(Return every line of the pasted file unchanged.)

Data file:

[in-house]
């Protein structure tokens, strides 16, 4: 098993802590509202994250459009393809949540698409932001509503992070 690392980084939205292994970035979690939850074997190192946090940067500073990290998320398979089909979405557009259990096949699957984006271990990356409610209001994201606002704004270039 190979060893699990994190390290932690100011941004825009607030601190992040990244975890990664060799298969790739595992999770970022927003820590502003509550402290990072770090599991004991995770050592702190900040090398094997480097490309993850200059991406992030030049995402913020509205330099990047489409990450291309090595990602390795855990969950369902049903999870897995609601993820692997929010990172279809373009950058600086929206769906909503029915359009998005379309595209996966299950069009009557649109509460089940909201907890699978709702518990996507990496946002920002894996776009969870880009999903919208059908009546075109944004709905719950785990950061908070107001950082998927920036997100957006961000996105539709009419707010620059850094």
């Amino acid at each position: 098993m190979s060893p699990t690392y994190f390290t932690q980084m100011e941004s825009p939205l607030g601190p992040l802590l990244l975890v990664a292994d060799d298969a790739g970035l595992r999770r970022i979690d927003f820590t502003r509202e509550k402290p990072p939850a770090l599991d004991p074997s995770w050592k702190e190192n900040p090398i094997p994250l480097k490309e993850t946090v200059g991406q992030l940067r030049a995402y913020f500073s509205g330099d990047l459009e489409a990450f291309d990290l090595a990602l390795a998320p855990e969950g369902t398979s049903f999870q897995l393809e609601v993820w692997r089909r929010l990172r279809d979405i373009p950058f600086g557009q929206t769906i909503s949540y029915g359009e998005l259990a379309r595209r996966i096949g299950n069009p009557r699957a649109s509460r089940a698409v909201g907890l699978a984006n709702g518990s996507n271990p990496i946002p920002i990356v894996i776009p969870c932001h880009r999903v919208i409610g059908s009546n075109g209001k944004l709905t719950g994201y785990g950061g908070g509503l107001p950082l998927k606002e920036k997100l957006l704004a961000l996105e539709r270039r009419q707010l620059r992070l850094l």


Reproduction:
[in-house]
């Protein structure tokens, strides 16, 4: 098993802590509202994250459009393809949540698409932001509503992070 690392980084939205292994970035979690939850074997190192946090940067500073990290998320398979089909979405557009259990096949699957984006271990990356409610209001994201606002704004270039 190979060893699990994190390290932690100011941004825009607030601190992040990244975890990664060799298969790739595992999770970022927003820590502003509550402290990072770090599991004991995770050592702190900040090398094997480097490309993850200059991406992030030049995402913020509205330099990047489409990450291309090595990602390795855990969950369902049903999870897995609601993820692997929010990172279809373009950058600086929206769906909503029915359009998005379309595209996966299950069009009557649109509460089940909201907890699978709702518990996507990496946002920002894996776009969870880009999903919208059908009546075109944004709905719950785990950061908070107001950082998927920036997100957006961000996105539709009419707010620059850094």
């Amino acid at each position: 098993m190979s060893p699990t690392y994190f390290t932690q980084m100011e941004s825009p939205l607030g601190p992040l802590l990244l975890v990664a292994d060799d298969a790739g970035l595992r999770r970022i979690d927003f820590t502003r509202e509550k402290p990072p939850a770090l599991d004991p074997s995770w050592k702190e190192n900040p090398i094997p994250l480097k490309e993850t946090v200059g991406q992030l940067r030049a995402y913020f500073s509205g330099d990047l459009e489409a990450f291309d990290l090595a990602l390795a998320p855990e969950g369902t398979s049903f999870q897995l393809e609601v993820w692997r089909r929010l990172r279809d979405i373009p950058f600086g557009q929206t769906i909503s949540y029915g359009e998005l259990a379309r595209r996966i096949g299950n069009p009557r699957a649109s509460r089940a698409v909201g907890l699978a984006n709702g518990s996507n271990p990496i946002p920002i990356v894996i776009p969870c932001h880009r999903v919208i409610g059908s009546n075109g209001k944004l709905t719950g994201y785990g950061g908070g509503l107001p950082l998927k606002e920036k997100l957006l704004a961000l996105e539709r270039r009419q707010l620059r992070l850094l």